Traditional English education is focused on teaching English as it is spoken by native speakers from America and Britain. However, only 20% of the world's population that speaks English are native speakers.
The remaining 80% are non-native speakers, who communicate using English as a common language. The English spoken by these non-native speakers is not necessarily the same as the English spoken by natives. For most people, English has been simplified to make it easier to learn in a shorter amount of time, from vocabulary to pronunciation.
Consider the following two points:
The traditional approach of "learning English to speak like a native" is not in line with the world's current standards and is inefficient. It takes too long to learn, and the emphasis on perfect pronunciation and expression like a native creates a fear of speaking English. This is the first major problem with English education.
- The second problem is the inadequate amount of time devoted to speaking out in English. The time allotted for listening and speaking practice is insufficient to enable English conversation. This is another critical issue with traditional English education. In response to these problems, a new approach to English education is needed that prioritizes communication and Globish.
Globish is a simplified version of English that was created in the 1990s by Jean-Paul Nerrière, a former senior manager at IBM, Peugeot, and Digital. The concept was to allow non-native English speakers to communicate effectively with one another while minimizing their language barrier.
Globish consists of 1,500 words that grow to 5,000 when their variations are included. It is claimed to be comparable to the 3,500 words used by native English speakers in everyday conversations. In specialized contexts, additional words are allowed, but there are no changes in the revised spelling of words for better consistency with their pronunciation. The aim is to make a simplified form of English that is correct English without the English culture.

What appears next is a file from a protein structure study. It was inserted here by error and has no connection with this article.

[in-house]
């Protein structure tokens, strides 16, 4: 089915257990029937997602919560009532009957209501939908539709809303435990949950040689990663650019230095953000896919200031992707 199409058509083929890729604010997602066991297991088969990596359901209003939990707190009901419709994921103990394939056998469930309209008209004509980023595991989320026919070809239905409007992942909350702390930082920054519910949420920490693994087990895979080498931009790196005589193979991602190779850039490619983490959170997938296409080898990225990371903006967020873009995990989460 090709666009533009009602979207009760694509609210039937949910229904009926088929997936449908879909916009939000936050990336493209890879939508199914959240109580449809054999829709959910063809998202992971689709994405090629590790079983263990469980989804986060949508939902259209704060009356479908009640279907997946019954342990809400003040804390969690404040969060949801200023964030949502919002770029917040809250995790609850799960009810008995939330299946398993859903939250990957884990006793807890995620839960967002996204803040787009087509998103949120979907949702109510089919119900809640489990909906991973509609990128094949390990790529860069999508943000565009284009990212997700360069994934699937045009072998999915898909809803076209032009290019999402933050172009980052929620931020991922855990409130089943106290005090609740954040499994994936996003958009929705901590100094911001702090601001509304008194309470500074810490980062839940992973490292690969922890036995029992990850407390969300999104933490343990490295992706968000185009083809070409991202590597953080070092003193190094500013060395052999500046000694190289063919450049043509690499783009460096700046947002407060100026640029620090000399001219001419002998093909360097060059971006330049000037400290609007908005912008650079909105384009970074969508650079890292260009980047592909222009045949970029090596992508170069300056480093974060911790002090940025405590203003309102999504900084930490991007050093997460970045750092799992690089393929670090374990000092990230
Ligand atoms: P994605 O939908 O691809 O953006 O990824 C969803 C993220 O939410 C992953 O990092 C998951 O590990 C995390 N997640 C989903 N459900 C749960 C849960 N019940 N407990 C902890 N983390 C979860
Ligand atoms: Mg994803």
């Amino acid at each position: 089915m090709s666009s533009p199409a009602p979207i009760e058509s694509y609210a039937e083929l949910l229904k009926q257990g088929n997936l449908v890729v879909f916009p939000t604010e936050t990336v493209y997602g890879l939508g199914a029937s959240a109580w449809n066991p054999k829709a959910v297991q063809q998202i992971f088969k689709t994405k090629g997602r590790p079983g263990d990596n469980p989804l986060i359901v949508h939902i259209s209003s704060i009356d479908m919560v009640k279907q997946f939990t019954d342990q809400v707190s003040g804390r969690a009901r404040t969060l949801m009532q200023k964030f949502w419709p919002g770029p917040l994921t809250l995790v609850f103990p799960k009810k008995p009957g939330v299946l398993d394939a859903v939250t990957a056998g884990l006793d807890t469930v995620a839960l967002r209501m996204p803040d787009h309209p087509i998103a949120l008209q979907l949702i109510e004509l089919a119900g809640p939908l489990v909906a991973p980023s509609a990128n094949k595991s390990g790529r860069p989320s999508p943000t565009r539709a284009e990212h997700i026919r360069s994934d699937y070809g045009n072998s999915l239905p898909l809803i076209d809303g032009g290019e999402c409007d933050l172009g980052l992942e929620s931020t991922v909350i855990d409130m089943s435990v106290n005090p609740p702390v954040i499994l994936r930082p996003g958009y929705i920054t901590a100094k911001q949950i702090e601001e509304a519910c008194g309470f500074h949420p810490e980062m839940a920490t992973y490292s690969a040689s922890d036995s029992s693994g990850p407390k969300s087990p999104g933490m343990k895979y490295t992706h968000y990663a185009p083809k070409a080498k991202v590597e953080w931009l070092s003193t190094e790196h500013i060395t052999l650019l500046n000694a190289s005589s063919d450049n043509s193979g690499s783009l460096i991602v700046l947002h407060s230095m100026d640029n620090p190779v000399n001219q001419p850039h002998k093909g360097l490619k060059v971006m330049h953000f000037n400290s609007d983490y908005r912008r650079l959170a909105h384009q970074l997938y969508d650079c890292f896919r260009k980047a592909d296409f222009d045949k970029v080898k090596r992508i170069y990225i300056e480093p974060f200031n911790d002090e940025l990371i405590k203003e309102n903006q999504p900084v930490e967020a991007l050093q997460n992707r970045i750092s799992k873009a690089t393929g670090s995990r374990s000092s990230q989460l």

Despite the initial hype surrounding Globish, it never really took off. While the idea of a simplified version of English that non-native speakers can use to communicate with each other is intriguing, the Globish phenomenon appears to have been a failed experiment.
“We all need to be realistic. Language is something alive and every speaker has his/her own way to communicate and make himself or herself understood. The only stable thing about a language is that it does not stand still - it varies.”
Can Globish be the Language of the World? (Sept. 2013)
Kristine Newton, University of Indianapolis
There are several reasons why Globish has not been effective in achieving its intended goals of simplifying English and facilitating communication among non-native speakers.
The simplification of English to just 1,500 words may not be sufficient for effective communication in all situations. While it may work in simple everyday conversations, specialized contexts may require a wider vocabulary to accurately convey complex ideas and concepts. Furthermore the lack of attention paid to the pronunciation and spelling of words in Globish can create confusion and miscommunication among non-native speakers. English pronunciation and spelling can be notoriously difficult, even for native speakers, and simplifying them too much may lead to ambiguity and misunderstandings.
It should also be said that the concept of a simplified form of English divorced from its underlying culture may not be appealing to non-native speakers who are interested in learning English as a means of gaining cultural fluency and understanding. For many non-native speakers, learning English is not just about communication but also about gaining access to Western culture and ideas. The lack of widespread adoption and support for Globish may also limit its effectiveness as a tool for communication. While the idea of a simplified form of English is appealing in theory, it may not be practical or realistic to expect all non-native English speakers to adopt a new form of the language.
We believe that a third perspective for language learning is more effective than traditional English teaching or Globish. This approach involves being flexible and personalizing the learning experience to prioritize effective communication over perfect pronunciation or adherence to a specific cultural context.
To implement this approach, we tailor language learning to meet the specific needs and goals of each student. We provide ample opportunities for practice and conversation in English and emphasize the importance of context and cultural understanding in effective communication.
By taking this more individualized and adaptable approach, students develop the skills and confidence needed to communicate effectively in a variety of contexts and situations. They are not constrained by rigid cultural or linguistic norms. Furthermore, this approach helps learners gain a deeper understanding of the cultural and social contexts in which English is spoken, leading to a greater adoption, and understanding of what is learned.